We'll consider this an experiment in file hosting. If it works, great. If not, I'll keep searching for a better way to host documents. If you hate the service, let me know and I'll see if I can find a better way. If you're a talented blogger and want to offer tips, I'll listen :) I'm also experimenting with Google Docs and Spreadsheets--could be an interesting tool.(PS: The socks in the photograph were created from this basic pattern: I just used a lace pattern from an old sock pattern instead of stockinette. The possibilities are ENDLESS!!!)
OTN: A Kauni Cardigan (which I should be steeking) and some butterfly socks for my sockapalooza pal.
Tuesday, May 22, 2007
Friday, March 30, 2007
No gauge issues with this sweater. It should fit me nicely. Apparently I have a weakness for alpaca. Silly me. Alpaca is way too warm for this climate. However this sweater will fit loose, so I think I'll be able to wear it on cold evenings.
So why, you may ask, haven't I finished it? I ask myself this too. The best answer I can come up with is fear of failure. I really like how this sweater turned out. While it sits here, in pieces, I can pat myself on the back. If, however, I put it together and my finishing skills suck, I'll have to say I ruined a really lovely sweater.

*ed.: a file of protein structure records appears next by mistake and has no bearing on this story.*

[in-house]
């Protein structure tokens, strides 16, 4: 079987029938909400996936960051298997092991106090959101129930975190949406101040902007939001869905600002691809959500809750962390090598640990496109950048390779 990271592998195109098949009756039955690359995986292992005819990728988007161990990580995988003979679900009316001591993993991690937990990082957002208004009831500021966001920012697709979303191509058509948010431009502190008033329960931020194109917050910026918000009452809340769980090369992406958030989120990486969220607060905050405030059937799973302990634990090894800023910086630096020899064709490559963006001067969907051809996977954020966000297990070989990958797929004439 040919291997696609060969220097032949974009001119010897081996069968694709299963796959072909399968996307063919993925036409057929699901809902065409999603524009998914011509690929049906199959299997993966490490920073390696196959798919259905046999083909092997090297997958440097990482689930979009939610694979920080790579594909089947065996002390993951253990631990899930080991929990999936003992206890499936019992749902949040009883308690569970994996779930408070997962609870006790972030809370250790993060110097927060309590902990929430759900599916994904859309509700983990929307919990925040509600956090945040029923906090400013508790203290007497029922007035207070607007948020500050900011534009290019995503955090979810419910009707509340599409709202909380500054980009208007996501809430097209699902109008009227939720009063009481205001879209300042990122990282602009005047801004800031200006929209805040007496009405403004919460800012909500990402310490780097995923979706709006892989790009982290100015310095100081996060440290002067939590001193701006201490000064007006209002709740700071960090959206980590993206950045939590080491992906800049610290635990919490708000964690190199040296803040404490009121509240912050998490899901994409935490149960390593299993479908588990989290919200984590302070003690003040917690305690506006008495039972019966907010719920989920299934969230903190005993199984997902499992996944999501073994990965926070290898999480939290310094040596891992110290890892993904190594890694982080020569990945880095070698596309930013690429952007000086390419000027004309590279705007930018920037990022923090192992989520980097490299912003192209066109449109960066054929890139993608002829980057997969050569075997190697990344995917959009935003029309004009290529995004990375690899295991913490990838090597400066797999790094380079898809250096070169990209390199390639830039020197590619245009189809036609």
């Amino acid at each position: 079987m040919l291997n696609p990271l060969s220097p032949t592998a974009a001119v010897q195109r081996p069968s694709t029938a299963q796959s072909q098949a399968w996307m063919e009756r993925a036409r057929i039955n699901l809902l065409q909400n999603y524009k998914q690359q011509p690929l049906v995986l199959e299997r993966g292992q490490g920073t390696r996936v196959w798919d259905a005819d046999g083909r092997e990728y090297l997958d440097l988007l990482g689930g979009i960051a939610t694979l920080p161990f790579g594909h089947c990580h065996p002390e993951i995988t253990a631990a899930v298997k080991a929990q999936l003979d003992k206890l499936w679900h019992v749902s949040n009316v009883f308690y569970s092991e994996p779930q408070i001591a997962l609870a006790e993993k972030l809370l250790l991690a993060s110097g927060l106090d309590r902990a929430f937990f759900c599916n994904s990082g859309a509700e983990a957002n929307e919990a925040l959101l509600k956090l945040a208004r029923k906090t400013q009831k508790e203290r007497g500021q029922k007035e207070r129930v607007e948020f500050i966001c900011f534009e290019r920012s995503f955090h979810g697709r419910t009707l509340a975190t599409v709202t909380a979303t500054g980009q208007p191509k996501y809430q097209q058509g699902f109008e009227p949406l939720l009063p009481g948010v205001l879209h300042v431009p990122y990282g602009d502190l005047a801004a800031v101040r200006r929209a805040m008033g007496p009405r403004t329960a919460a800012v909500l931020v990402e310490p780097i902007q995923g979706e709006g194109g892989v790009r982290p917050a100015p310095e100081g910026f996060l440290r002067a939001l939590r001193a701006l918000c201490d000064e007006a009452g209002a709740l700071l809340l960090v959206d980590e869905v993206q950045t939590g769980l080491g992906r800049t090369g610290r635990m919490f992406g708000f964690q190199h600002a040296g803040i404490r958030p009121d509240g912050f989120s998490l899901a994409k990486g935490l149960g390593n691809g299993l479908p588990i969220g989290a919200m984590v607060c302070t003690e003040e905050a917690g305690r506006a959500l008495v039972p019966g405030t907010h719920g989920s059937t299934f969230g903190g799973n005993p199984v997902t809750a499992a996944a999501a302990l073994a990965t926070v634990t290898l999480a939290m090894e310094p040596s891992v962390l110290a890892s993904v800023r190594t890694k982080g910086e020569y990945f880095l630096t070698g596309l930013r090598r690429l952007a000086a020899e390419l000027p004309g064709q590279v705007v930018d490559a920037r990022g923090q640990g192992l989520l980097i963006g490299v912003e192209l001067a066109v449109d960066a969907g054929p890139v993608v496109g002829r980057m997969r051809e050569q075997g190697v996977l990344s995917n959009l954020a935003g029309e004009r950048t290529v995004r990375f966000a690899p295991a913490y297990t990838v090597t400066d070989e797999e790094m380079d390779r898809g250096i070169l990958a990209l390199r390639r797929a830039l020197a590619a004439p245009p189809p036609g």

OK, it doesn't make much sense, but that's why it isn't done.
Great cathartic experience.
One other thing I did was box up all the UFO's, label them, and photograph them. One of my goals this year was to eliminate these UFO's from my life.
My SIL was amazed that I had so many UFOs. I was amazed I had so few. I've been feeling like I never finish anything. She always sees me finishing most things I start. Hmmm...who is right? Maybe both of us.
To start off this series, I show you my first sweater. This is a sweater from the Yarn Girls book. It is the first sweater I ever attemped. I have two sleeves, the back and the front done. So, why is it a UFO?
Can you guess?
Gauge issues maybe?
While the body of the sweater will fit over my body, the high neck is too tight. I think I can make this a design element by not sewing part of the neck.
But there's another issue. This sweater is from a wonderfully soft bulky alpaca. Knit in a firm gauge. I live in southern California. Unless I want to see how many pounds I can lose by sweating, I'll never be able to wear this sweater.
Oh, I'll finish it. Eventually. And put it in a drawer as a reminder of my first sweater.